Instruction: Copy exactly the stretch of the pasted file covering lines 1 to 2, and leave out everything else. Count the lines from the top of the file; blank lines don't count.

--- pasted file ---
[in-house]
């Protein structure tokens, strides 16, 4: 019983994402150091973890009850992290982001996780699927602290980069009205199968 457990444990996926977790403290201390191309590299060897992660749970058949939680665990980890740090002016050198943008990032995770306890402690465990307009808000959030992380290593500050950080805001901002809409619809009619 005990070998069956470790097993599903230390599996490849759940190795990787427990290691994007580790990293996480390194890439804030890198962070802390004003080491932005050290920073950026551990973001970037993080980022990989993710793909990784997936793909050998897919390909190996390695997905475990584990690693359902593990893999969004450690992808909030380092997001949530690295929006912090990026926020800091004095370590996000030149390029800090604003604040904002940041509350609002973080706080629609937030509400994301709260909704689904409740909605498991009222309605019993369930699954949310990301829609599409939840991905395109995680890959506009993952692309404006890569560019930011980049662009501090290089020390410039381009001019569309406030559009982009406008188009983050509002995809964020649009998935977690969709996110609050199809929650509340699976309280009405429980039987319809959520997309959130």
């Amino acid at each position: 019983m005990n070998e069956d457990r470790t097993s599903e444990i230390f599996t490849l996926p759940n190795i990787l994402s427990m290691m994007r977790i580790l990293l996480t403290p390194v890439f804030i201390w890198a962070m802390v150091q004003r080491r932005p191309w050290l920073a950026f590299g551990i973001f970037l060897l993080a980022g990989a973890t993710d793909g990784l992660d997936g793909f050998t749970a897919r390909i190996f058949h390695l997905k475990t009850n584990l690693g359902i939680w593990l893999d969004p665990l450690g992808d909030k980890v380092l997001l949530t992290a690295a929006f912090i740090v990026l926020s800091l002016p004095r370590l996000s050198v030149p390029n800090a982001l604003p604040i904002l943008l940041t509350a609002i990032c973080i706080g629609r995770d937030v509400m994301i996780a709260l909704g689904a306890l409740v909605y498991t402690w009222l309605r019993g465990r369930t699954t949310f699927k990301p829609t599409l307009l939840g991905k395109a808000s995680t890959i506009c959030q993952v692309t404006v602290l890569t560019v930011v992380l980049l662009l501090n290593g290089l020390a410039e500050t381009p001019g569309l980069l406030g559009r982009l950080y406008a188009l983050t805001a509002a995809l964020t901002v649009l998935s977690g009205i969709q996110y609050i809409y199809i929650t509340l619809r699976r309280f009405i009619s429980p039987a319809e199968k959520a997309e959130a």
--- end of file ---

[in-house]
């Protein structure tokens, strides 16, 4: 019983994402150091973890009850992290982001996780699927602290980069009205199968 457990444990996926977790403290201390191309590299060897992660749970058949939680665990980890740090002016050198943008990032995770306890402690465990307009808000959030992380290593500050950080805001901002809409619809009619 005990070998069956470790097993599903230390599996490849759940190795990787427990290691994007580790990293996480390194890439804030890198962070802390004003080491932005050290920073950026551990973001970037993080980022990989993710793909990784997936793909050998897919390909190996390695997905475990584990690693359902593990893999969004450690992808909030380092997001949530690295929006912090990026926020800091004095370590996000030149390029800090604003604040904002940041509350609002973080706080629609937030509400994301709260909704689904409740909605498991009222309605019993369930699954949310990301829609599409939840991905395109995680890959506009993952692309404006890569560019930011980049662009501090290089020390410039381009001019569309406030559009982009406008188009983050509002995809964020649009998935977690969709996110609050199809929650509340699976309280009405429980039987319809959520997309959130």